An Introduction to Extreme Programming by chromatic * 05/04/2001: http://linux.oreillynet.com/pub/a/linux/2001/05/04/xp_intro.html
In the past, laptops have been the only real option for mobile Linux, but that's changing. A recent article on the O'Reilly Network compares three Linux PDAs: Compaq's iPAQ, Agenda Computing's VR3 and G.Mate's Yopy. I thought you would be interested.
Linux on Your PDA by Chris Halsall * 05/11/2001, the first part of a four-part series testing Linux PDAs: http://linux.oreillynet.com/pub/a/linux/2001/05/11/linux_pdas_one.html
OpenNap network is similar to Napster, but OpenNap supports exchange of multiple file types, not just audio. A study by Clip2 shows that OpenNap usage has plummeted since February, probably due to RIAA's notice to ISPs.
OpenNap Use Crashes by Kelly Truelove * 05/11/2001
Princeton Graphic Systems says it recently shipped the world's first TV with a built-in interactive subsystem. Princeton's $3,499 Ai3.6HD is a 36" viewable, 4:3 direct-view CRT HD-ready TV/computer monitor with integrated Ch.1 services for enhanced TV and Internet functionality. The Ai3.6HD monitor system supports video, 480p, 1080i and 720p (letterbox) digital formats as well as displaying VGA, SVGA and XGA graphics. The Ai3.6HD with built-in DVDO 503 deinterlacer/scaler also includes Ch.1's universal remote/keyboard/mouse.
Ch.1's embedded, thin client interactive entertainment subsystem offers an Internet browser with email, chat, secure online transactions and channel guide to digital television manufacturers. Powered by National Semiconductor's Geode CPU, Ch.1 offers rendering of Web pages at 800 x 600 via a 56k modem for dialup ISP service or Ethernet, T1, DSL or cable modem for broadband connections. The Ch.1 portal opens with customizable TV and Web favorites for up to five users. The localized channel guide offers program details and link to the network's Web site. To operate the system, an integrated keyboard/remote/pointing device and a multi-device universal remote for TV, Cable, satellite, VCR, hard disk recorders, and a/v receivers is included with the Ai3.6HD.
Optional Ch.1 dialup service is available for $18.95 a month for individual users. A family plan adds up to four additional users for $3.00 more per month. Outgoing and incoming filtering can be added at $1.00 or $3.00 a month for individual users or families respectively. If a user has existing dialup or broadband ISP, Ch.1 service is discounted by $10.00 a month.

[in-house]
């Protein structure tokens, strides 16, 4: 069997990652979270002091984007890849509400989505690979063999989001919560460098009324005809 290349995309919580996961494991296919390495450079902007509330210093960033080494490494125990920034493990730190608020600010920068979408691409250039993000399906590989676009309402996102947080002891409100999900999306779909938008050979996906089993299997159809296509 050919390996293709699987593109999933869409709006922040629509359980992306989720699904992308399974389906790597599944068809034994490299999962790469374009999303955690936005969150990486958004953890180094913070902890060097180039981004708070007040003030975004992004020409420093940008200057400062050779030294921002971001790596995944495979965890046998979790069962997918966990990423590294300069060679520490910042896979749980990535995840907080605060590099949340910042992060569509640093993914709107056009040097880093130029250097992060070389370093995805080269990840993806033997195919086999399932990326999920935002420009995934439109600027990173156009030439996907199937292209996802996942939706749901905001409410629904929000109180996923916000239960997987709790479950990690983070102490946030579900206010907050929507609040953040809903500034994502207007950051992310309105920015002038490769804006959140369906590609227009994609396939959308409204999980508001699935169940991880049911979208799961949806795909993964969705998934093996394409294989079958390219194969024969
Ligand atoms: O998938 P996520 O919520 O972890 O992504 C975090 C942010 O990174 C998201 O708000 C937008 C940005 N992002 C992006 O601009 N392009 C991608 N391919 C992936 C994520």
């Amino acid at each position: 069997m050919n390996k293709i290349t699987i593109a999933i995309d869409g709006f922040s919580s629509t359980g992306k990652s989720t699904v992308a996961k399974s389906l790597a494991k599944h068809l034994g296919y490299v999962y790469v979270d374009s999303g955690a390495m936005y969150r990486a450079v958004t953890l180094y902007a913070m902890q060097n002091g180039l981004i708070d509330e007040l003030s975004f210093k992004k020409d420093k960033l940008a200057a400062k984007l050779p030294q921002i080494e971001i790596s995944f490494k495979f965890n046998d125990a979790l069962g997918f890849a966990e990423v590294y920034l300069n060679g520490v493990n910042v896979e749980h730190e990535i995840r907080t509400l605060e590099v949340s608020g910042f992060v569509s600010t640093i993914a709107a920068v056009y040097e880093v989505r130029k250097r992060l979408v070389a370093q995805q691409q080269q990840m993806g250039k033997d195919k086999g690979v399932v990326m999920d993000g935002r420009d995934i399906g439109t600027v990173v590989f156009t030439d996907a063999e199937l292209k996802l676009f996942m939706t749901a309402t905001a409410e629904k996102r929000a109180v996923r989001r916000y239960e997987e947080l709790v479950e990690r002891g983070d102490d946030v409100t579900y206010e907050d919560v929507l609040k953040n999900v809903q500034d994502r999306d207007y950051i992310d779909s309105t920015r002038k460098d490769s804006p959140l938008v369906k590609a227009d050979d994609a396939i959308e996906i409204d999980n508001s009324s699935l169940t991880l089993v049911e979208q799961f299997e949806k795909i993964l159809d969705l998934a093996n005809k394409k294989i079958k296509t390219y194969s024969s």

Mia, the skateboarding mouse from Kutoka Interactive whose CD-ROM adventures have already turned literacy, science and soon math into a game for children, will be returning this fall with a paintbrush in hand for Click & Create with Mia--an arts and crafts title that offers activities ranging from drawing and painting to pasting, projects and do-it-yourself multimedia animations, featuring characters and scenes from the Mia series.
Designed for children 5 and older, Click & Create with Mia is a self-contained CD-ROM art studio that combines computer-based activities with hands-on pursuits utilizing pre-cut shapes and other art materials included in the product’s carrying case.
Many of the activities feature Mia and her friends, allowing children to revisit their favorite characters from the Mia series. Mia also appears in a special window to offer suggestions, tell jokes, and provide verbal assistance on specific questions.
Also, Kutoka’s Mia: Just in Time!, a math-based edutainment title set for August release, follows Mia through two CD-ROMs worth of adventures that take her from the backyard of her fire-consumed Victorian home to a nearby shed, a mole’s underground den, the tree trunk laboratory where the time machine is being assembled, and eventually to the house as it stood before the blaze. The child is asked to solve equations, identify geometric shapes, work with number sequences, and answer various numerical questions integrated into the plot.
MathSoft Engineering & Education, Inc., a provider of interactive math, science and engineering software products and content, last week released new versions of its StudyWorks! Mathematics Deluxe and StudyWorks Science Deluxe educational software titles.
StudyWorks Mathematics Deluxe now offers three times as many lessons and exercises, including Basic Math, Pre-Algebra and a new Write On! Math topic area that demonstrates the proper ways to express mathematics in writing. Students also receive increased step-by-step guidance and self-testing at the end of every lesson.
StudyWorks Science Deluxe has been expanded to cover nine subjects, including new topics such as Oceanography and Writing Research Papers. The software offers lessons for mastering scientific concepts in earth sciences, biology, chemistry, astronomy and physics. Students can also explore new animated biology simulations and interact with a new chemical equation balancer.
The new titles let students and teachers create and read MathML, a standard technology approved by the World Wide Web Consortium (W3C) for displaying and publishing math online. Each StudyWorks title includes IBM techexplorer Hypermedia Browser to give students the ability to exchange math and science content on the Web.
Sierra last week announced a partnership with Utah-based Alpine Studios to develop upcoming console games for Sierra.